By: Dr. John Conde DC, DACNB Special to the Boca and Delray newspapers
Soccer is the fastest growing and most popular sport worldwide. In the United States, the number of soccer players has steadily increased since 2009 with almost 15 million participants. Particularly in the youth, soccer has sky rocketed in participation. Parents enjoy the dimensions of exercise, teamwork, discipline, and low injury probability soccer affords their children. However, with the recent increased awareness of head injuries and the discovery of CTE (chronic traumatic encephalopathy) in American football and hockey players, many are questioning whether heading (impacting a soccer ball with your head) repeatedly can cause brain damage.
In navigating through the research, it is apparent that most of the concussive injuries secondary to heading occur in youth soccer as opposed to college and professional soccer. There are many variables including why this finding exists including neck size, neck strength, head size, skull thickness, brain maturation, visual field awareness, technique, and hand-eye coordination. It is evident than in the youth population most of these variables do not favor them as full development has not been reached. Another interesting fact is that female youth exhibit a higher concussive rate than male youth. Researchers believe this may be due to differing cervical spine musculature and skull thickness between males and females. In general, what the research did indicate is that heading is a serious concern for head injuries however it is not the most common cause of concussion in soccer players. Head to head or head to limb impacts are the most common causes of head injuries in soccer.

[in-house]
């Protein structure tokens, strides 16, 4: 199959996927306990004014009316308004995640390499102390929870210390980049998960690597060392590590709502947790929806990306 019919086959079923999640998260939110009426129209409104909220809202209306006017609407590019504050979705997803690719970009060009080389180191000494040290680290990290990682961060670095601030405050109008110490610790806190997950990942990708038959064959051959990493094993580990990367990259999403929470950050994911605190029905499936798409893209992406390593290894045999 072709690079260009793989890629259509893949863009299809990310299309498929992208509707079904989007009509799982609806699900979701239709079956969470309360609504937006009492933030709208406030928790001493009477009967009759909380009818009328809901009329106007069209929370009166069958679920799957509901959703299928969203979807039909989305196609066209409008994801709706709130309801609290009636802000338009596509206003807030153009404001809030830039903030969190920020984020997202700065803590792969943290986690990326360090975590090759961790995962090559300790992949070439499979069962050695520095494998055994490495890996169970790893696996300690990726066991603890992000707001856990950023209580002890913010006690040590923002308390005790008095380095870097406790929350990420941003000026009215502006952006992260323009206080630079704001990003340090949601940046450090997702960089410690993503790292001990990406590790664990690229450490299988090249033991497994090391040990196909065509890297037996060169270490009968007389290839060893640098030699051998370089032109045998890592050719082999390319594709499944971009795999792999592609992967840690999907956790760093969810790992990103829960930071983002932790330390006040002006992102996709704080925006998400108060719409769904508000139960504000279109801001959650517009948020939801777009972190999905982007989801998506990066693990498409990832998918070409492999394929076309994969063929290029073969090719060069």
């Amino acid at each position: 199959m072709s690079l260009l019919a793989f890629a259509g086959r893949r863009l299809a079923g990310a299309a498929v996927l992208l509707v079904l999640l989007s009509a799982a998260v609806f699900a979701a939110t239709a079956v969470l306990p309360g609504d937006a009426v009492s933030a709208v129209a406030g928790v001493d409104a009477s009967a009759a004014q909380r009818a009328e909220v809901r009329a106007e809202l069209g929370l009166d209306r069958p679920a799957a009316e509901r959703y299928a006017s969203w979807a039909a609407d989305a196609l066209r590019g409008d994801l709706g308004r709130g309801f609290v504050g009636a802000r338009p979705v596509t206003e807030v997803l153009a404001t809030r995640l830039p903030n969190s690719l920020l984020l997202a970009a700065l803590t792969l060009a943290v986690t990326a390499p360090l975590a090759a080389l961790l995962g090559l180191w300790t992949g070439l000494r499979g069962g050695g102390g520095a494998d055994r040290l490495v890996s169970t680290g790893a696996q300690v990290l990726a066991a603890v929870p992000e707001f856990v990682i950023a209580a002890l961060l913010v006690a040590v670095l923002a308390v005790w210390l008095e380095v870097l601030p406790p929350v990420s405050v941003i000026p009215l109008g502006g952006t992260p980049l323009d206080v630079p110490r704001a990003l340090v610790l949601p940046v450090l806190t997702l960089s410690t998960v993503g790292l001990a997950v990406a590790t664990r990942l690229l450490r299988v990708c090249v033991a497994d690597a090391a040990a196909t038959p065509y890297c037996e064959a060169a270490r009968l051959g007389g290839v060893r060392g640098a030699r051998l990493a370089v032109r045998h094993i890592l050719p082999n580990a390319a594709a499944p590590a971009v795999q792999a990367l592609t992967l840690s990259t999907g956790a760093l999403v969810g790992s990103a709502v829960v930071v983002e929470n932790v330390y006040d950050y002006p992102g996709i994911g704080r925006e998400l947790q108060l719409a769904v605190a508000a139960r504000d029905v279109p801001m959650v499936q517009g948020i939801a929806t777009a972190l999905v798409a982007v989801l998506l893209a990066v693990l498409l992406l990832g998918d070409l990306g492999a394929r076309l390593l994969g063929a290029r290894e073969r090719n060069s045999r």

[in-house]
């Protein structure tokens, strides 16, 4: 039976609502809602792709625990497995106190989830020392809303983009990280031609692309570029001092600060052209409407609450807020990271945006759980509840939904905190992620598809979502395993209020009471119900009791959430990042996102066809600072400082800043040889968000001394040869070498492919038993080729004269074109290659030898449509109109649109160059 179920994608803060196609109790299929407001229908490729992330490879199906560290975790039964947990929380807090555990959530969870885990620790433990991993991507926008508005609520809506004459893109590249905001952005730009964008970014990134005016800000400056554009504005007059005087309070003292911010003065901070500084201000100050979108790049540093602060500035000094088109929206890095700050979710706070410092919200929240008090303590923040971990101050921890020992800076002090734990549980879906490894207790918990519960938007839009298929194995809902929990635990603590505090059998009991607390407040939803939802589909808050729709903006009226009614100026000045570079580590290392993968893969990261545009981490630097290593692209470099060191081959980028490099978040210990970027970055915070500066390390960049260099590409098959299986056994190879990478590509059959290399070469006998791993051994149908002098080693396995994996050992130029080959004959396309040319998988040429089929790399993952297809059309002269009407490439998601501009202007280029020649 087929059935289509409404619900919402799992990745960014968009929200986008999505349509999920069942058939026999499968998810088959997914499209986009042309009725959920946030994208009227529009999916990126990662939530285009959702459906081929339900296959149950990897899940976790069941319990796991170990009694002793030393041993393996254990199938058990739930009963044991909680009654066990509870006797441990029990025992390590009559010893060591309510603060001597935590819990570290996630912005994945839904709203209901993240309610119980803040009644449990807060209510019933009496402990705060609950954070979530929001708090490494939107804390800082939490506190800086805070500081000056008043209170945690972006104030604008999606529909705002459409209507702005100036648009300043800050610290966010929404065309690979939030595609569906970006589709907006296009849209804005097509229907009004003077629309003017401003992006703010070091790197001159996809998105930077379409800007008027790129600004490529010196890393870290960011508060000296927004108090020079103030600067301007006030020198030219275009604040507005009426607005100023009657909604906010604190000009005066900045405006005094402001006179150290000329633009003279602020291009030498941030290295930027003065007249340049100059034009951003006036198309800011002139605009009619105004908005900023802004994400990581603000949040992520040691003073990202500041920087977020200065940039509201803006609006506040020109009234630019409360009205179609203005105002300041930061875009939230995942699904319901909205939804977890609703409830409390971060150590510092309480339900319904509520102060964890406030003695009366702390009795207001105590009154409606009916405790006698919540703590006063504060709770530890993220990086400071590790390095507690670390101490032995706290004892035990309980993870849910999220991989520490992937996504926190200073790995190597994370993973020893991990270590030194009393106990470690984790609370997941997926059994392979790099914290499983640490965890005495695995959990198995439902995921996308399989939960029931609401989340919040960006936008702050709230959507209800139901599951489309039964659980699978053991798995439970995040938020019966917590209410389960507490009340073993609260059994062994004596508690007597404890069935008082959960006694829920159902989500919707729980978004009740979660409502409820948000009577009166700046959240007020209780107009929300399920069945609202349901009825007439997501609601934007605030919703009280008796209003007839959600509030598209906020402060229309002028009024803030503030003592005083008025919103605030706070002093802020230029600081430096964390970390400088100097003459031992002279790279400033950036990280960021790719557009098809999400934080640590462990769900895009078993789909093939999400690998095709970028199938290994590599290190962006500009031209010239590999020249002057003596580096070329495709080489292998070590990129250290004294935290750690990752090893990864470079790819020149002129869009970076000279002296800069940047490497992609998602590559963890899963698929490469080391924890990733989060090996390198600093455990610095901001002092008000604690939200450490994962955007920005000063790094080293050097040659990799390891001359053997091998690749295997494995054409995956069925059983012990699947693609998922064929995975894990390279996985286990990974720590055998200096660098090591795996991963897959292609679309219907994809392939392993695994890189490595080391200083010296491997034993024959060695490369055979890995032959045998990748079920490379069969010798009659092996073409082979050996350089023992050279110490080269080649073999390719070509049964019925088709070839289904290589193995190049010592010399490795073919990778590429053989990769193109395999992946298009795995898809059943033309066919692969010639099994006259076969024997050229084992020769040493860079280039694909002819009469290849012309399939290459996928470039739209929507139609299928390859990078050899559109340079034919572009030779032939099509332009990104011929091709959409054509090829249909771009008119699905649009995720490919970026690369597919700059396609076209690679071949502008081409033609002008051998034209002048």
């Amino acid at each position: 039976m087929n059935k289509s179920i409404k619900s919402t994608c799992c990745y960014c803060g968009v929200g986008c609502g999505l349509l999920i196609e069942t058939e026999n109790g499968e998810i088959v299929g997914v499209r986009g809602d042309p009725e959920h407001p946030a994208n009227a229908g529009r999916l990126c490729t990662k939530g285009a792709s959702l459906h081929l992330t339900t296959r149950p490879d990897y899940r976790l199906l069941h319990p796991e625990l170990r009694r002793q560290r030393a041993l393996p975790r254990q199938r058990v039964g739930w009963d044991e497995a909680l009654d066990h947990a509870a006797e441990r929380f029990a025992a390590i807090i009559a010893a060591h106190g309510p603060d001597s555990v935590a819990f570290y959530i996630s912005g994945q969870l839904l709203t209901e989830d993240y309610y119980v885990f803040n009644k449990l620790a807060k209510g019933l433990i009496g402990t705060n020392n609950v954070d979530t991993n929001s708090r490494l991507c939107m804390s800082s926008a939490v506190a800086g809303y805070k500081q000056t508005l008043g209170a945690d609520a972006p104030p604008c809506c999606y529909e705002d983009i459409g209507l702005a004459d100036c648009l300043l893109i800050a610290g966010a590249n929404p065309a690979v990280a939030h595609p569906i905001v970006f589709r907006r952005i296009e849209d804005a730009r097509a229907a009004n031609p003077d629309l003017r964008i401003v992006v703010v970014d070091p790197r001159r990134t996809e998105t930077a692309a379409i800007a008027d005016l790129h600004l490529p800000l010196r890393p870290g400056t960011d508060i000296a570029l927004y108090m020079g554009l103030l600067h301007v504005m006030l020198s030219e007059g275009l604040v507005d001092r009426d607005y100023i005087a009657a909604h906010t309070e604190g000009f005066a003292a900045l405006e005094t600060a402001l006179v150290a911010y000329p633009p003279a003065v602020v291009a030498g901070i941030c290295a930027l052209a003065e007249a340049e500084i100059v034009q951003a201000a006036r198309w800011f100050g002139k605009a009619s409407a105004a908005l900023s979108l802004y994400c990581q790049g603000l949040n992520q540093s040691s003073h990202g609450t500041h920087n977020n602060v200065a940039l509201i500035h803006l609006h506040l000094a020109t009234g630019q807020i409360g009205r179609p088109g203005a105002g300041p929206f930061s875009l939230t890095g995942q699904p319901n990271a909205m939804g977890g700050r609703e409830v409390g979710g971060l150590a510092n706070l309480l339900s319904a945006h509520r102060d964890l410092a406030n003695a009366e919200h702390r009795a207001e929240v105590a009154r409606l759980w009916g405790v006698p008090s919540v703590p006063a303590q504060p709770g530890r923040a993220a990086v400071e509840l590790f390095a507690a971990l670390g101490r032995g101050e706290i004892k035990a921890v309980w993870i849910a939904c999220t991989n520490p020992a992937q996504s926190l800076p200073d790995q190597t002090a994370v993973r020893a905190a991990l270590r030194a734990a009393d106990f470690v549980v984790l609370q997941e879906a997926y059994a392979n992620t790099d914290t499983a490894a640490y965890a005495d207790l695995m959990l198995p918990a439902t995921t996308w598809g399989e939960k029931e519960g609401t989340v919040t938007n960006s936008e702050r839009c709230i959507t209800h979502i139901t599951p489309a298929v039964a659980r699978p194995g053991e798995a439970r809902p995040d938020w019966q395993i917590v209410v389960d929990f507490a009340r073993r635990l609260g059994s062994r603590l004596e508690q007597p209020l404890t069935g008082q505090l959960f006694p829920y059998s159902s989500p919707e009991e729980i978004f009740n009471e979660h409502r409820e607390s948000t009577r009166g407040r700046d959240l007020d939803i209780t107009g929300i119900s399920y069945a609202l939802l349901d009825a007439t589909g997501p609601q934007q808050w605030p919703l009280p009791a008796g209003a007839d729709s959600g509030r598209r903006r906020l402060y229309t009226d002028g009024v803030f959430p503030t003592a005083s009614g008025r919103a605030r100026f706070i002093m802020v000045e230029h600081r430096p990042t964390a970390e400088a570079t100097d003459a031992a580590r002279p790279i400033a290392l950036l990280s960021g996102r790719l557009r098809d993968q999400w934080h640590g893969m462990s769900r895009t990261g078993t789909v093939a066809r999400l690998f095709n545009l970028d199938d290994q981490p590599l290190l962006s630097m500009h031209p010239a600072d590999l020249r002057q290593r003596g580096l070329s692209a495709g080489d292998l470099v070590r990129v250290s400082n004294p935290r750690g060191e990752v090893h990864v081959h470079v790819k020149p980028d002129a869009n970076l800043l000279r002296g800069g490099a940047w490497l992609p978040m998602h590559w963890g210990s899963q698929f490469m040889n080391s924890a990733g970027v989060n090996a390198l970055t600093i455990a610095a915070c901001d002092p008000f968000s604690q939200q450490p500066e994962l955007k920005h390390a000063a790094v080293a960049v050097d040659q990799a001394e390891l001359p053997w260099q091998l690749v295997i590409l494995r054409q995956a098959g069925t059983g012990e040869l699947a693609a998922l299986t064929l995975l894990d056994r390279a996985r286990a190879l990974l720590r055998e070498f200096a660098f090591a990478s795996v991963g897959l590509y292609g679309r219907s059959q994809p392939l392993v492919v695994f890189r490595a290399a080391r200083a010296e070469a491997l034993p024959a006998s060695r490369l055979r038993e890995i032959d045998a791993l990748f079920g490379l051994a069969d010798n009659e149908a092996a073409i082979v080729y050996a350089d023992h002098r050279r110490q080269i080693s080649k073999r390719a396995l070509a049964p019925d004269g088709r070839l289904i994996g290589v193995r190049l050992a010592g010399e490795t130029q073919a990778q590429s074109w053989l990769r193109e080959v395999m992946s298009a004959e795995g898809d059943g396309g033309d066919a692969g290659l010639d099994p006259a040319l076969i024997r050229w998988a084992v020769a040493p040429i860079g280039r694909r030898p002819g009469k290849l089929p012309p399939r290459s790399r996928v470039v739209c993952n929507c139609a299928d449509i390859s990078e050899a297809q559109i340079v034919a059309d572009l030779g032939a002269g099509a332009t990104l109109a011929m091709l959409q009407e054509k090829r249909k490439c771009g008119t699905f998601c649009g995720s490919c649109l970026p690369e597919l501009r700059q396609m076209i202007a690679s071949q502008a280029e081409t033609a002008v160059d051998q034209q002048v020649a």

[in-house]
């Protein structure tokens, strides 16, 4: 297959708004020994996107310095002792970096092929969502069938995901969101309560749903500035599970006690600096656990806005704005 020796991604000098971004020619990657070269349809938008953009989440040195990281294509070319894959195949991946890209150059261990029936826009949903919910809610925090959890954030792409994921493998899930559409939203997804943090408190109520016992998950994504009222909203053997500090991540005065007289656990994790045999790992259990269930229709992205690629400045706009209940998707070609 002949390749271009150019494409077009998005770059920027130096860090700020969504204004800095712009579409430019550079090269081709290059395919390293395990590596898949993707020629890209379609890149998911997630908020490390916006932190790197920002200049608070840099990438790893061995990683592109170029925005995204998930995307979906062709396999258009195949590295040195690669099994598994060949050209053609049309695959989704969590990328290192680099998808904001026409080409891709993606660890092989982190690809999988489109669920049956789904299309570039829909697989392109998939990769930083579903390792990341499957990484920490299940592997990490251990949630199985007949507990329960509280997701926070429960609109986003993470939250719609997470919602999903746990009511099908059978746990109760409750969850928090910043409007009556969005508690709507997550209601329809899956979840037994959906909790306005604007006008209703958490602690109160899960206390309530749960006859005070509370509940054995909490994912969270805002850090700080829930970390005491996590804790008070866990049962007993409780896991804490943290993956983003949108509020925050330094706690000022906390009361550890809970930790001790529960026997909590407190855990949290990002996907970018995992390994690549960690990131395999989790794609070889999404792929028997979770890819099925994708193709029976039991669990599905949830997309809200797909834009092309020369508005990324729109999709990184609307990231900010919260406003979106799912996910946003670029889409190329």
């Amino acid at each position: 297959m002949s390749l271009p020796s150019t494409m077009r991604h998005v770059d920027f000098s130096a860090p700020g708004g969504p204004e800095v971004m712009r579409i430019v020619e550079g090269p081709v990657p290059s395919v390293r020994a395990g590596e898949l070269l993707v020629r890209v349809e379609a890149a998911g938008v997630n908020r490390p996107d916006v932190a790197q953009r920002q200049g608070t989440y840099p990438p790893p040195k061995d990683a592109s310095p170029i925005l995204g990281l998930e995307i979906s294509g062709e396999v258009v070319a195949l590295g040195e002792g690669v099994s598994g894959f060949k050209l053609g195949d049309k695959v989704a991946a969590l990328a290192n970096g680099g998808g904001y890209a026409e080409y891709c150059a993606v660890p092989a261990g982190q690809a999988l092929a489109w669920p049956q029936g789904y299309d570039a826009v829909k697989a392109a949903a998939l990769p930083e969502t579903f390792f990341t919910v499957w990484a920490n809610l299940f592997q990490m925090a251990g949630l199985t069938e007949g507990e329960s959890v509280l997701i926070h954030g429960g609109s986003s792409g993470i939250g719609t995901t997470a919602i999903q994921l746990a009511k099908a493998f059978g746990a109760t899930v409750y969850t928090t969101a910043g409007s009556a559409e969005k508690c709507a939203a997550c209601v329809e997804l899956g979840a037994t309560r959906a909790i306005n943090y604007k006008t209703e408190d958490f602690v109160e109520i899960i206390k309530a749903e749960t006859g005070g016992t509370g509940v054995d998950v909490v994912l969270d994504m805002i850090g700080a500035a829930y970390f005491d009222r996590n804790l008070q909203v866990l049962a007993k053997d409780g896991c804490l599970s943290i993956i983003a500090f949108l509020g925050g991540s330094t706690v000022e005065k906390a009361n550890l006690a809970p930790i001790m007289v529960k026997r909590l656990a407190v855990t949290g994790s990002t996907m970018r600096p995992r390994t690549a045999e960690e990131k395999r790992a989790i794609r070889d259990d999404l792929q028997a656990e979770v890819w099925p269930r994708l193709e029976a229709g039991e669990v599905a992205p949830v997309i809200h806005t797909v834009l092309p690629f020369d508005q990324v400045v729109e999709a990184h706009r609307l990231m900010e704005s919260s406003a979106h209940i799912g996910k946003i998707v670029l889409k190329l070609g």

The application of these research findings in relation to headers are of paramount importance especially concerning the youth population. Some general implementations include the following; heading should not be permitted until high school to allow for maturation, heading technique should be taught early, neck strengthening exercises should be incorporated into every youth program, health clearance should be mandatory to eliminate predisposing factors, visuo-spatial training should be incorporated into the youth programs, and screening for head size. Unfortunately, these practices are not yet completely being implemented in youth soccer, so it is important for the parents to take initiative and talk to the coaches and heads of these organizations.
In case a concussive episode does occur, it is important to seek medical attention immediately. Chiropractic neurologists have extensive training in concussion diagnosis and management and use evidence-based, state-of-the-art technology. One of the most advanced applications is a medical device called the Dynavision D2. The Dynavision D2 is a revolutionary diagnostic and rehabilitative tool. It works on visuo-motor, neuro-cognitive and spatial skills as well as on a neurological process termed “efferent copy.” The user is required to manually compress targets made up of 64 LED lights that are blinking in a strategically established manner according to the neurological presentation of the person. The information is recorded and attention is placed on speed and sequence.
Dr. John Conde is a Board Certified Chiropractic Neurologist, one of only one thousand in the country. He holds diplomate status through the American Chiropractic Neurology Board. He provides specialized care for difficult cases of back neck pain, numbness-tingling, vertigo-dizziness balance disorders, fibromyalgia, migraines, AD/HD, autism, and dyslexia. His office is located at the Atlantic Grove in Delray Beach, FL and can be reached at 561-330-6096, email@example.com, and at www.thecondecenter.com